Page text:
2009-11-27

GM Powerama - Chicago 1955

©Original 35mm Kodachrome transparency
One of the largest GM Motoramas ever built, the September 1955 GM Powerama lasted 26 days and cost $7-million dollars (in 1955 dollars!) Held just south of soldier field, the fair included the first solar-powered electric car. You would think that maybe 54 years later, they would be in production by now?

©Original 35mm Kodachrome transparency
This is the same venue that hosted the Chicago Railroad Fair of 1950, described elsewhere on this blog.

©Original 35mm Kodachrome transparency
Despite the electric car debut, the main theme was DIESEL POWER!! Some over-the-top events included a tractor hoe-down with choreographed tractors square dancing, A bulldozer chorus line, a dumptruck chorus line, a Bulldozer vs. elephant event, a net-full of girls, a trapeze act, high dives into a giant dump truck, a Vegas-style stage show and more.

©Original 35mm Kodachrome transparency
A herd of 6 elephants approaching a waiting bulldozer. The lead one with the top-hat will challenge the bulldozer in a tug-of-war, and of course lose.

©Original 35mm Kodachrome transparency
The tractor hoe-down. Looks like a square dance with the men tractors wearing hats, and the ladies (with female drivers) wearing bonnets.

©Original 35mm Kodachrome transparency
The Convair concept plane created for vertical take-off (VTO). Called the Pogo, it could take off vertically into flight, and then arch into level flight. To land, would stall and hang by its propeller. Despite its unconventional appearance and layout, J.F. Coleman, the test pilot, reported that the Convair XFY-1 Pogo was one of the best handling aircraft he had ever flown (in conventional flight mode). By the time Convair XFY-1 Pogo had been developed enough to be a feasible design the US Navy had lost interest in the aircraft, and the project was canceled.

©Original 35mm Kodachrome transparency
Lighter, lower, faster and costing less, the GM Aerotrain was ahead of its time. It rode on a bellows of air, and was fast - the center of gravity was very low. This is the first of two "Dream Trains" built, the T1. Again, somehow we lost interest. Love the styling! Designer: Chuck Jordan.

©Original 35mm Kodachrome transparency
The Regulus was the Navy's first sea-bourne nuclear deterrent. Essentially a small turbojet aircraft, 42 feet long, with a wingspan of 21 feet, and weighing in at just under seven tons, its Allison J33-A-14 engine could propel the missile to Mach 0.91 (about 550 knots). Either a 40-50 kiloton nuclear warhead or a 1-2 megaton thermonuclear device could be carried. POWERAMA!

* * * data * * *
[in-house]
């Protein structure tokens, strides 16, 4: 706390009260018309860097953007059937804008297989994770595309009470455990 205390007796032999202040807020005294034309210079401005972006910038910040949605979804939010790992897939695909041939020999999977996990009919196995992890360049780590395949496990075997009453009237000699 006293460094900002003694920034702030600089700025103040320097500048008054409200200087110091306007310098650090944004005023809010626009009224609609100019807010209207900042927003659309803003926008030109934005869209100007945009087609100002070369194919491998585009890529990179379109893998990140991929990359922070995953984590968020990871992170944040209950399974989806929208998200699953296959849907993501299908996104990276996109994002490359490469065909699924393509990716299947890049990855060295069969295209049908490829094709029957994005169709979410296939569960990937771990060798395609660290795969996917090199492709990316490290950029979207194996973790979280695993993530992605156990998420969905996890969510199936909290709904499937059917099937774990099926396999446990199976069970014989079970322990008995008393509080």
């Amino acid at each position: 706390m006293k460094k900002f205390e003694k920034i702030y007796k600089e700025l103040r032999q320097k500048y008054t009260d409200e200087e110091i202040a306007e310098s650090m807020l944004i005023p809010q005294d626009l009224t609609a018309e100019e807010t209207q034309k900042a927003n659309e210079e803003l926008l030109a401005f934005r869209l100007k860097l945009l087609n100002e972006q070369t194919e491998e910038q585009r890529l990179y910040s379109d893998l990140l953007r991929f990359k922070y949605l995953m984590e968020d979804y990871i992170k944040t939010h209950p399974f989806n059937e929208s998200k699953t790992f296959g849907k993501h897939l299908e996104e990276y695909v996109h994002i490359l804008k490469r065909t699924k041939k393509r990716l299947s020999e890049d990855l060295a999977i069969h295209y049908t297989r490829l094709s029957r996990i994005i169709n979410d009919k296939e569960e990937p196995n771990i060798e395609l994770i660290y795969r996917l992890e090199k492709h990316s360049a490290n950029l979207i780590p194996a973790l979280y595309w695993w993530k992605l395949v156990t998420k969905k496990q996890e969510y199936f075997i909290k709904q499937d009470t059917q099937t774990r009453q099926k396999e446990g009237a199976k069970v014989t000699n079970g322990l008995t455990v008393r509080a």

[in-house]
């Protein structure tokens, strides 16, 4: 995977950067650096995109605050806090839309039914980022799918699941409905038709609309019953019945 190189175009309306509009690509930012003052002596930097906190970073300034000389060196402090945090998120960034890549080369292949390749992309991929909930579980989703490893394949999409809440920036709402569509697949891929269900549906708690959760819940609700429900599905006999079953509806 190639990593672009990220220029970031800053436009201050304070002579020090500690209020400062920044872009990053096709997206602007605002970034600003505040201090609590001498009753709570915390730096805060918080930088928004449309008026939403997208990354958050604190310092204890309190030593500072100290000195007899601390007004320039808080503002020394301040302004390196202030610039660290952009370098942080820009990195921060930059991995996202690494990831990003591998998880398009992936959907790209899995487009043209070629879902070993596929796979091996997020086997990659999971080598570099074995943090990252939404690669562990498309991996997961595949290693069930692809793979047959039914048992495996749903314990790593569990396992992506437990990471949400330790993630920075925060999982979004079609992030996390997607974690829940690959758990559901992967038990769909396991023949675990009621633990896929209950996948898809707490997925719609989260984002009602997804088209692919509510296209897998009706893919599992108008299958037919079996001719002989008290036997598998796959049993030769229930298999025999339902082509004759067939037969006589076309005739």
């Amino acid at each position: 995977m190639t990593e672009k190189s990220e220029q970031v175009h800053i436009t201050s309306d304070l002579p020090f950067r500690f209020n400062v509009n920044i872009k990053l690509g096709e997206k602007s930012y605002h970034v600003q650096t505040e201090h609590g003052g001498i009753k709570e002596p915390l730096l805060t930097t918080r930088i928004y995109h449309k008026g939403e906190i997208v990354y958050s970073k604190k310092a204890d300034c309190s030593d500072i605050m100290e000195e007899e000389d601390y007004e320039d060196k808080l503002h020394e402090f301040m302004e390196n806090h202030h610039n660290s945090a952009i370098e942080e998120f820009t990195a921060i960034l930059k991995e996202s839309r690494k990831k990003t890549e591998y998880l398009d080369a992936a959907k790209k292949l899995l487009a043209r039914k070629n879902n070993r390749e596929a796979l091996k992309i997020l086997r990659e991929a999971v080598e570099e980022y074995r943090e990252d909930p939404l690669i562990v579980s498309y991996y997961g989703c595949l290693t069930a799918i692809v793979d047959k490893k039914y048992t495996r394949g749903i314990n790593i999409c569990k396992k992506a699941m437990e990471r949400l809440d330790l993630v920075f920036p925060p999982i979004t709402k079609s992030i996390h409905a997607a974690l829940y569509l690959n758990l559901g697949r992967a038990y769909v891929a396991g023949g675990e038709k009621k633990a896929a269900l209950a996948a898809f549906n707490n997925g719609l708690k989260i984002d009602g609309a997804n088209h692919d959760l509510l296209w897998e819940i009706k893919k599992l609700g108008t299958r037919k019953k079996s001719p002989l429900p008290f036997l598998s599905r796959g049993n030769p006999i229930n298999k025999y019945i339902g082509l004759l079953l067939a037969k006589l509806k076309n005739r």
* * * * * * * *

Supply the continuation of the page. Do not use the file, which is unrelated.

These last two images taken from Life magazines archives, located on Google here.

7 comments:

  1. Amazing images. Love the Aerotrain...

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  2. Yes, these images are plenty amazing! Of course love the *diesel powered* larger than life type... and what a hoot the batch of elephants vs. the bulldozer. A priceless slice of vintage Americana. Great write-up, thank you for this!

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  3. Thank you for this post! My family took a trip to the Powerama when I was 6. Yes, I remember the elephant tug-of-war, and I got to run up the throttle on the Aerotrain. I remember a submarine docked nearby, and a cutaway jet engine. It was heaven for a 6-year old kid. We came home with a big box of swag which is long gone (along with my baseball cards). I've only had memories until I came across these photos doing a Google search. Wow. just... wow.

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  4. I too was there when I was 8. I still have the keychain. I remember the huge crowds and the train. The submarine may have been the U505 which I recall being rolled across Lake Shore drive on telephone poles to become an exhibit at the Museum of Science and Industry. I no longer live in Chicago but I do recall Powerama.

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  5. My mother was one of the young ladies performing the Roman Ride horse shows. Her and many of her friends rode horses for The White Horse Ranch prior to this show. She remembers this as a fun time in her life. I have a short film one of the girls mothers took of the shows. The Square Dancing tractors are actually pretty cool.

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  6. I remember going to this when I was 7 years old, seeing the swimmers in the big truck, a walk through tour of a Shrimp boat. we went in my uncle's 1948 Ford Woody wagon, with a Tar Roof.

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  7. I remember the Allison Powerramas of the 1950s and 1960s, such magical places.

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